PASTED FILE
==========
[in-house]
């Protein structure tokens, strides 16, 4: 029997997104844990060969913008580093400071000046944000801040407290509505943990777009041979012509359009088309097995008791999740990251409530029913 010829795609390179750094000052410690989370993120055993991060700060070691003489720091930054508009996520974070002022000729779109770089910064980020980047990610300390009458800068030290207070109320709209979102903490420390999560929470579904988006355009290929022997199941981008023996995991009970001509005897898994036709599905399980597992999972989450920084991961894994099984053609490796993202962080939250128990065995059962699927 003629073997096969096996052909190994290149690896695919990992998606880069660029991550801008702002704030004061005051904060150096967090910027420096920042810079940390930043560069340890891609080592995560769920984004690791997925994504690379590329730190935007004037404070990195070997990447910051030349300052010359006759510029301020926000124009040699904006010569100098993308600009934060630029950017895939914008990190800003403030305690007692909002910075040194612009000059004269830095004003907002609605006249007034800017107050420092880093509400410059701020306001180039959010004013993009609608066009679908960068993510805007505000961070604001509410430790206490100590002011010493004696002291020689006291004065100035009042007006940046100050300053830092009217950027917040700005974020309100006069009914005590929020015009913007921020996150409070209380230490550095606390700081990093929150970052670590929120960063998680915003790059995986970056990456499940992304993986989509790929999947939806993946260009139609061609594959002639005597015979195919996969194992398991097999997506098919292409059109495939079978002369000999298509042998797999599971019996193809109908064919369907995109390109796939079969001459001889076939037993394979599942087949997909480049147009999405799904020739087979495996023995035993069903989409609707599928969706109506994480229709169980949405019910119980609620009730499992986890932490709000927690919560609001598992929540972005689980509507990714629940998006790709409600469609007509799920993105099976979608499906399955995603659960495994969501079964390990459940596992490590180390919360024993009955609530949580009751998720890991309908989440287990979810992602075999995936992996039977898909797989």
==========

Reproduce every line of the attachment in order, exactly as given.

[in-house]
């Protein structure tokens, strides 16, 4: 029997997104844990060969913008580093400071000046944000801040407290509505943990777009041979012509359009088309097995008791999740990251409530029913 010829795609390179750094000052410690989370993120055993991060700060070691003489720091930054508009996520974070002022000729779109770089910064980020980047990610300390009458800068030290207070109320709209979102903490420390999560929470579904988006355009290929022997199941981008023996995991009970001509005897898994036709599905399980597992999972989450920084991961894994099984053609490796993202962080939250128990065995059962699927 003629073997096969096996052909190994290149690896695919990992998606880069660029991550801008702002704030004061005051904060150096967090910027420096920042810079940390930043560069340890891609080592995560769920984004690791997925994504690379590329730190935007004037404070990195070997990447910051030349300052010359006759510029301020926000124009040699904006010569100098993308600009934060630029950017895939914008990190800003403030305690007692909002910075040194612009000059004269830095004003907002609605006249007034800017107050420092880093509400410059701020306001180039959010004013993009609608066009679908960068993510805007505000961070604001509410430790206490100590002011010493004696002291020689006291004065100035009042007006940046100050300053830092009217950027917040700005974020309100006069009914005590929020015009913007921020996150409070209380230490550095606390700081990093929150970052670590929120960063998680915003790059995986970056990456499940992304993986989509790929999947939806993946260009139609061609594959002639005597015979195919996969194992398991097999997506098919292409059109495939079978002369000999298509042998797999599971019996193809109908064919369907995109390109796939079969001459001889076939037993394979599942087949997909480049147009999405799904020739087979495996023995035993069903989409609707599928969706109506994480229709169980949405019910119980609620009730499992986890932490709000927690919560609001598992929540972005689980509507990714629940998006790709409600469609007509799920993105099976979608499906399955995603659960495994969501079964390990459940596992490590180390919360024993009955609530949580009751998720890991309908989440287990979810992602075999995936992996039977898909797989």